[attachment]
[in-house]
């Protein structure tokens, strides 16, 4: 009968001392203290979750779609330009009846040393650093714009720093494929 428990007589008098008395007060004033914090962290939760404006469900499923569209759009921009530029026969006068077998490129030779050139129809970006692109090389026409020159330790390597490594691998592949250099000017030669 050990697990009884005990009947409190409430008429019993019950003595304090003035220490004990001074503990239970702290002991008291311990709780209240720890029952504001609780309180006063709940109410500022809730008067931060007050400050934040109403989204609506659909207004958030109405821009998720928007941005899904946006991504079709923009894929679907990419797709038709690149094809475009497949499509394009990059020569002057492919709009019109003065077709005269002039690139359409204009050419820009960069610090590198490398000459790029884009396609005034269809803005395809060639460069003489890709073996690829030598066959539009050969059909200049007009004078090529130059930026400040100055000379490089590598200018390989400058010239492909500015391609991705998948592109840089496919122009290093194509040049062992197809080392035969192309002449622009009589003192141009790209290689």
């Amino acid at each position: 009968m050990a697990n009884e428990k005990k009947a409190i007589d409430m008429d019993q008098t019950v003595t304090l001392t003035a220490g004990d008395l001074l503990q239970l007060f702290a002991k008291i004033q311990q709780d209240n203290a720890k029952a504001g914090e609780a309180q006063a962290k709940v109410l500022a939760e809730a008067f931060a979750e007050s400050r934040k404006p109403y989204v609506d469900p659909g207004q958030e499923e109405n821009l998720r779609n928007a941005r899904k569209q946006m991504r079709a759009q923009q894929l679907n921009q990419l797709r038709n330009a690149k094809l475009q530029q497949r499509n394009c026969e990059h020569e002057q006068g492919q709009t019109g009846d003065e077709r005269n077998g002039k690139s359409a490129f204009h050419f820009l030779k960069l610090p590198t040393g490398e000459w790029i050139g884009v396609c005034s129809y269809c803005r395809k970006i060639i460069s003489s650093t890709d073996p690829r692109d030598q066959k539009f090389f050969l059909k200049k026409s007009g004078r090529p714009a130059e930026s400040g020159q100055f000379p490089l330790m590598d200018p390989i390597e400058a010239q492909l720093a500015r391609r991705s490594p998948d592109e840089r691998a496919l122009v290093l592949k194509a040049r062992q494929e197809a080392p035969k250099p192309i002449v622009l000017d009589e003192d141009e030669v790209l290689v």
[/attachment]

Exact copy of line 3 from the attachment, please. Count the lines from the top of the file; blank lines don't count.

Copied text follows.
């Amino acid at each position: 009968m050990a697990n009884e428990k005990k009947a409190i007589d409430m008429d019993q008098t019950v003595t304090l001392t003035a220490g004990d008395l001074l503990q239970l007060f702290a002991k008291i004033q311990q709780d209240n203290a720890k029952a504001g914090e609780a309180q006063a962290k709940v109410l500022a939760e809730a008067f931060a979750e007050s400050r934040k404006p109403y989204v609506d469900p659909g207004q958030e499923e109405n821009l998720r779609n928007a941005r899904k569209q946006m991504r079709a759009q923009q894929l679907n921009q990419l797709r038709n330009a690149k094809l475009q530029q497949r499509n394009c026969e990059h020569e002057q006068g492919q709009t019109g009846d003065e077709r005269n077998g002039k690139s359409a490129f204009h050419f820009l030779k960069l610090p590198t040393g490398e000459w790029i050139g884009v396609c005034s129809y269809c803005r395809k970006i060639i460069s003489s650093t890709d073996p690829r692109d030598q066959k539009f090389f050969l059909k200049k026409s007009g004078r090529p714009a130059e930026s400040g020159q100055f000379p490089l330790m590598d200018p390989i390597e400058a010239q492909l720093a500015r391609r991705s490594p998948d592109e840089r691998a496919l122009v290093l592949k194509a040049r062992q494929e197809a080392p035969k250099p192309i002449v622009l000017d009589e003192d141009e030669v790209l290689v």